Do you wake up tired? Does your partner complain that you snore? If so, you may be 1 in about 5 Canadian adults suffering from sleep apnea1 – and not know you have it.
Obstructive sleep apnea (OSA) is a condition where the muscles in the back and sides of your throat relax so much while you sleep, that this briefly blocks your breathing. When it happens your oxygen levels can drop, causing your brain to wake you up just enough to tense your throat muscles and take a breath (often unconsciously). Then you fall back into a disrupted deep sleep and the cycle continues – usually without you even noticing.
Sleep apnea can cause you to feel very tired throughout the day - sometimes falling asleep at work or while driving.
There are three types of sleep apnea
Yes it is normal – after you fall asleep your throat muscles relax and can cause a blockage for a few seconds. Most people might stop breathing, wake up a little, take a breath and fall into deeper sleep again, several times a night .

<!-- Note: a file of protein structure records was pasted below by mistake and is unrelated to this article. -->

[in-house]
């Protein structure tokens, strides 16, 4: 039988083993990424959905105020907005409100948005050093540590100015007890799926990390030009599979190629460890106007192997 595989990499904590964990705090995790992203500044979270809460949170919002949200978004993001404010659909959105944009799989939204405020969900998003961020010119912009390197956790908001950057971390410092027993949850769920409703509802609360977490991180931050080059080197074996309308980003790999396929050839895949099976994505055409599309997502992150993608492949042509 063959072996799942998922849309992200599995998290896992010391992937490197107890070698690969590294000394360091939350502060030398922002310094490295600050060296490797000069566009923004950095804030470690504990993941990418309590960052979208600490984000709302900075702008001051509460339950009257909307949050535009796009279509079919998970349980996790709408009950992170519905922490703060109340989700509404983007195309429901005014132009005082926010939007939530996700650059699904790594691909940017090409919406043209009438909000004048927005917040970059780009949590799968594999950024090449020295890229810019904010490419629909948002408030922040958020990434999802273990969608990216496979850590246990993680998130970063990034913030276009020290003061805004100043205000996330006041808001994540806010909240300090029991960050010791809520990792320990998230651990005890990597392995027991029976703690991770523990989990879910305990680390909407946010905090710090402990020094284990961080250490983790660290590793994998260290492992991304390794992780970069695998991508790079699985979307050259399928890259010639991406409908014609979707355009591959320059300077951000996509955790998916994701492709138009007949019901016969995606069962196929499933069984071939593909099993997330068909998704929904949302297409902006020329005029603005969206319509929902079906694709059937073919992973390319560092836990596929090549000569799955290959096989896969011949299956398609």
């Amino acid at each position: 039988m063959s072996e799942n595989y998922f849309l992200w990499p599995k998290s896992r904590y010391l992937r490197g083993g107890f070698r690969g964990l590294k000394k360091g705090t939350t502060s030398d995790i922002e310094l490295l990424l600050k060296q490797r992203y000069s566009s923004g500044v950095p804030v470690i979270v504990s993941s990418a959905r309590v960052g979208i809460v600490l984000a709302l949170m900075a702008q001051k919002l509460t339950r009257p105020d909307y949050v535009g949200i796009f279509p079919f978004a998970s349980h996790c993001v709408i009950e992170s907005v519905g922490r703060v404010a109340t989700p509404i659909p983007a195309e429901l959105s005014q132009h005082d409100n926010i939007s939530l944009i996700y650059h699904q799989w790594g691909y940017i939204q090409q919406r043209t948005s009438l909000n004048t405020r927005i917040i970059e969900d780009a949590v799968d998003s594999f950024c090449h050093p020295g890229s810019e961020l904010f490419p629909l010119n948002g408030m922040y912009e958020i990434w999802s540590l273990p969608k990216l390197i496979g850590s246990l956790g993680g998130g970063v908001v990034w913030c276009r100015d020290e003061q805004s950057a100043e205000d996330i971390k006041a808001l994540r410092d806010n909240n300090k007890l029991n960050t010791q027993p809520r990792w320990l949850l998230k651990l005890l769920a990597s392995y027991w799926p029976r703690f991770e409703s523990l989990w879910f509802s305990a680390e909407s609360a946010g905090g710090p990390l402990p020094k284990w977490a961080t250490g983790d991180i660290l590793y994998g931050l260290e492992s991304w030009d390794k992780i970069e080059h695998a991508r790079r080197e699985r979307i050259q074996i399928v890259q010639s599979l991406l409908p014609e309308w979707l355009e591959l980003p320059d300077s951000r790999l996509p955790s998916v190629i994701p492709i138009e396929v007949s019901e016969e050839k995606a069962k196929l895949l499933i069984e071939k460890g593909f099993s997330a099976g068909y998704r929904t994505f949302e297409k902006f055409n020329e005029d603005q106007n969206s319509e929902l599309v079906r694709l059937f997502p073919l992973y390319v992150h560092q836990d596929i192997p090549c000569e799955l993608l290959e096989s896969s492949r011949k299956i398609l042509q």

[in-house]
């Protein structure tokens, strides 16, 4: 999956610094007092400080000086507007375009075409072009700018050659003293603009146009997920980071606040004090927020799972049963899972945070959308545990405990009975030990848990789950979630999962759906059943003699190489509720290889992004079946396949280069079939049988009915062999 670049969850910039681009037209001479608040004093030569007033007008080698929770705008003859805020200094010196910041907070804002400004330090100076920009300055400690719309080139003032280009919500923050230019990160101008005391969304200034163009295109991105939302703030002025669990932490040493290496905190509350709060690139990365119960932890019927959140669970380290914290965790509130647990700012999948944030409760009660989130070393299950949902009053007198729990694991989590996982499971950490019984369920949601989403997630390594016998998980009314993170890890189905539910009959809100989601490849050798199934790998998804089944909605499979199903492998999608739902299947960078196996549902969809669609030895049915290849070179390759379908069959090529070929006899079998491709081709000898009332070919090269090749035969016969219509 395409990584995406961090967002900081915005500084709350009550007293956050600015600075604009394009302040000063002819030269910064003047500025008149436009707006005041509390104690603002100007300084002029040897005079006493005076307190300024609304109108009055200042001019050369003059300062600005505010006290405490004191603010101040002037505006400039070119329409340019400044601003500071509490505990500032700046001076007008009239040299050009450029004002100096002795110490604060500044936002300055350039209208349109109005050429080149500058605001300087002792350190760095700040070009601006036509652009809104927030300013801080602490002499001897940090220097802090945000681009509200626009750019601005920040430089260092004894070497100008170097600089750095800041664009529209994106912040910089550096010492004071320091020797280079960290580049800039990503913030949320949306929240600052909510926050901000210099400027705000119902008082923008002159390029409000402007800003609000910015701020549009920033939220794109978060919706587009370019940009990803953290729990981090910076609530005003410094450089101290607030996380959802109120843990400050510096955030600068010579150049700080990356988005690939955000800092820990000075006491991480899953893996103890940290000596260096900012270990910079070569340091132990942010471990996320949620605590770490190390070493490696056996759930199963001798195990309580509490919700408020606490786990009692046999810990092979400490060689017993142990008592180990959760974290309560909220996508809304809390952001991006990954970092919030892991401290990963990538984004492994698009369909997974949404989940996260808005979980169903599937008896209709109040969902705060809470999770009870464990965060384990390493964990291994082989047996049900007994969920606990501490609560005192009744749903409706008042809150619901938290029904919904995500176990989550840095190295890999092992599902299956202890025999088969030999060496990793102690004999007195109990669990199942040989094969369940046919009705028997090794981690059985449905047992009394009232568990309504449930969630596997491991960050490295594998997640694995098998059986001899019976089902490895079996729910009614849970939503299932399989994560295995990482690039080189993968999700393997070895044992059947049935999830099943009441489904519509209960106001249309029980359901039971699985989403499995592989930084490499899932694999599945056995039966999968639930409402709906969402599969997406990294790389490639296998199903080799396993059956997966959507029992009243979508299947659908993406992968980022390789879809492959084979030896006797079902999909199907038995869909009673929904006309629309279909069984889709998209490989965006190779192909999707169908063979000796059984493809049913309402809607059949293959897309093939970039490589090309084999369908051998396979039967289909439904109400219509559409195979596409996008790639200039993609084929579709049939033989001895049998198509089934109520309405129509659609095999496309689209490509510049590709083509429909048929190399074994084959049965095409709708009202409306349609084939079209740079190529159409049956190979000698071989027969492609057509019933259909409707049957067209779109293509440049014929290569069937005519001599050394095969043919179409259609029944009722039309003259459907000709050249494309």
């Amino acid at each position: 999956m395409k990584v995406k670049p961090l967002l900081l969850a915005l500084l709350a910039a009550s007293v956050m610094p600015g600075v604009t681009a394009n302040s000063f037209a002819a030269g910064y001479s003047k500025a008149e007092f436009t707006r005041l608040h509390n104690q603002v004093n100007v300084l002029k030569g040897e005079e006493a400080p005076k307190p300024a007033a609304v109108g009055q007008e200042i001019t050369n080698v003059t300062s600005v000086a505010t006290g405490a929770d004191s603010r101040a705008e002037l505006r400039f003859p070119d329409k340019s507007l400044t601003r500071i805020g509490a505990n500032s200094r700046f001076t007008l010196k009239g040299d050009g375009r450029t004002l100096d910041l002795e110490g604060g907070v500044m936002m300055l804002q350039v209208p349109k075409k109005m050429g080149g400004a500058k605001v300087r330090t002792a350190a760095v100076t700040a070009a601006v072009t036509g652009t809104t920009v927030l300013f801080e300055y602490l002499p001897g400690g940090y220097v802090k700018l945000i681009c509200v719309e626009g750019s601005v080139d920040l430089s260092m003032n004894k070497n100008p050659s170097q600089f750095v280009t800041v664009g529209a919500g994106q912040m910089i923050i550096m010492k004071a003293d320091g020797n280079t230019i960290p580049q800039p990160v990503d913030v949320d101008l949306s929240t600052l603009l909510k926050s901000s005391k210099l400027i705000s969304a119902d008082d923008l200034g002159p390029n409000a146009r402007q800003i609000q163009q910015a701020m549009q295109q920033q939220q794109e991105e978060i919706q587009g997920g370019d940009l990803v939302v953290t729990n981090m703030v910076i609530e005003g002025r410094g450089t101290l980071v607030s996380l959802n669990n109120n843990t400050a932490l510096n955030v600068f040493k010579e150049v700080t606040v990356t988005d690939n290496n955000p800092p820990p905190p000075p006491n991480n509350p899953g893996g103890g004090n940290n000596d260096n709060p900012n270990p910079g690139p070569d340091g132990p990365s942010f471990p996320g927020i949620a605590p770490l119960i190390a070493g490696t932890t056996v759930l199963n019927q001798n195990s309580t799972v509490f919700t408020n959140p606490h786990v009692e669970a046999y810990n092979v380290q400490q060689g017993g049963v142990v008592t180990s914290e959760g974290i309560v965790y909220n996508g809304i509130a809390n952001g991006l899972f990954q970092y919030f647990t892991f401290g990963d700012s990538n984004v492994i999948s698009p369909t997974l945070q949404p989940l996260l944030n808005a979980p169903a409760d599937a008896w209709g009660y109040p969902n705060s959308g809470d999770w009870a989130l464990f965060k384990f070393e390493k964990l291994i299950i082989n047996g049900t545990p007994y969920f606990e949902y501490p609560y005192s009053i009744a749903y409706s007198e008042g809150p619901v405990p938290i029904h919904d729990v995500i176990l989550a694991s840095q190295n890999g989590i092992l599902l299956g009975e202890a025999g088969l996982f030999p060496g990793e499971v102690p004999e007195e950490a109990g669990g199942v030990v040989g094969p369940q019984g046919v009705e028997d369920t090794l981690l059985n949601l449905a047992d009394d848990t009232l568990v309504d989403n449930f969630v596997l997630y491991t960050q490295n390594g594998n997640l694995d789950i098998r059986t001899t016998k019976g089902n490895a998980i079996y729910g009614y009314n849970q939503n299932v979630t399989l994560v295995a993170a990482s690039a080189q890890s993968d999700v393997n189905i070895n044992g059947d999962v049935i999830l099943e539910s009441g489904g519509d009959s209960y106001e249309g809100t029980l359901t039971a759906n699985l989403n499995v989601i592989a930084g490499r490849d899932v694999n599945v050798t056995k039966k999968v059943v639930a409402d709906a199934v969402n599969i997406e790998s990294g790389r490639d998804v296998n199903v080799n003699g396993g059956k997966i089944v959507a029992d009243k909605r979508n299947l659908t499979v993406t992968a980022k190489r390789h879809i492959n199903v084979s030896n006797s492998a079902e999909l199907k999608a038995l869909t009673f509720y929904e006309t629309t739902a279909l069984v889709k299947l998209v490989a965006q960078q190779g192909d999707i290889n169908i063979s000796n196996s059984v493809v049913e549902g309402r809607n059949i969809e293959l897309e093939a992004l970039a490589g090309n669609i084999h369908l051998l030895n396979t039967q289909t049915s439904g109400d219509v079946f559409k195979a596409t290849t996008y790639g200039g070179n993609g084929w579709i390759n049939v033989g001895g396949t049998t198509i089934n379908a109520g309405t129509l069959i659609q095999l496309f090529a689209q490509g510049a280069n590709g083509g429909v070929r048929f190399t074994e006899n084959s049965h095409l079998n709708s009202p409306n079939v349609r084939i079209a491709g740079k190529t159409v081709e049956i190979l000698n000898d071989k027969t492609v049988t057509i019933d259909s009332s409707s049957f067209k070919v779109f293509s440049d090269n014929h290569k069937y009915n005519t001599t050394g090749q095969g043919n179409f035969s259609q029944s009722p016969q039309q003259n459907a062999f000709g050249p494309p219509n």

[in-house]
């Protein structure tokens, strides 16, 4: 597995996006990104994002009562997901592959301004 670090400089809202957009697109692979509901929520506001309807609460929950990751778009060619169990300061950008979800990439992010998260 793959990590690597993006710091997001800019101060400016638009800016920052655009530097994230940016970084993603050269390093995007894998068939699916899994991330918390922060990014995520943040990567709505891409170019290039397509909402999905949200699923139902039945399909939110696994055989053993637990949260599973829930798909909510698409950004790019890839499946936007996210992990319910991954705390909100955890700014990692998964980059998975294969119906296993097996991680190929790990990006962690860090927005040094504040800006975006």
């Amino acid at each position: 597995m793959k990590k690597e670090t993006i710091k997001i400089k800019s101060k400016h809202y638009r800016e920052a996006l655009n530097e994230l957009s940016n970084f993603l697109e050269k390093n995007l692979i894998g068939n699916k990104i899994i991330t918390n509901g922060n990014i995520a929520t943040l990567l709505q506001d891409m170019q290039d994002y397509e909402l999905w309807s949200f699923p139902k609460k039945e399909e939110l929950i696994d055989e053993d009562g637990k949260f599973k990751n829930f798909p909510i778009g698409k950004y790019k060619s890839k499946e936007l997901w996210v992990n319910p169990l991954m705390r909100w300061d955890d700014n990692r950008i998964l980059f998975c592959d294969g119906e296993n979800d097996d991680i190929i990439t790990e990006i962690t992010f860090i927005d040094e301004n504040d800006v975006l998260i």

But when it happens more than five times per hour it is probably sleep apnea. In severe cases it can happen more than 30 times per hour.
Sleep apnea occurs in all age groups – including newborn babies – but is most common in people who are over 50 and people who are overweight 3. It is also more common in men than women 4.
Other physical characteristics such as large tonsils, a small nose, some thyroid conditions and nasal congestion can increase your chances of sleep apnea. Drinking alcohol or taking sedatives, narcotics, or sleeping pills before sleep can also relax your throat and worsen your sleep apnea.
Sleep apnea causes a range of symptoms. You may have sleep apnea if you have two or more of these:
People who have sleep apnea often suffer from other conditions that are associated with, or in some cases are caused by their sleep apnea. 4,5,6,7
By treating your sleep apnea, you may also be able to reduce the severity of, or the risk of suffering from: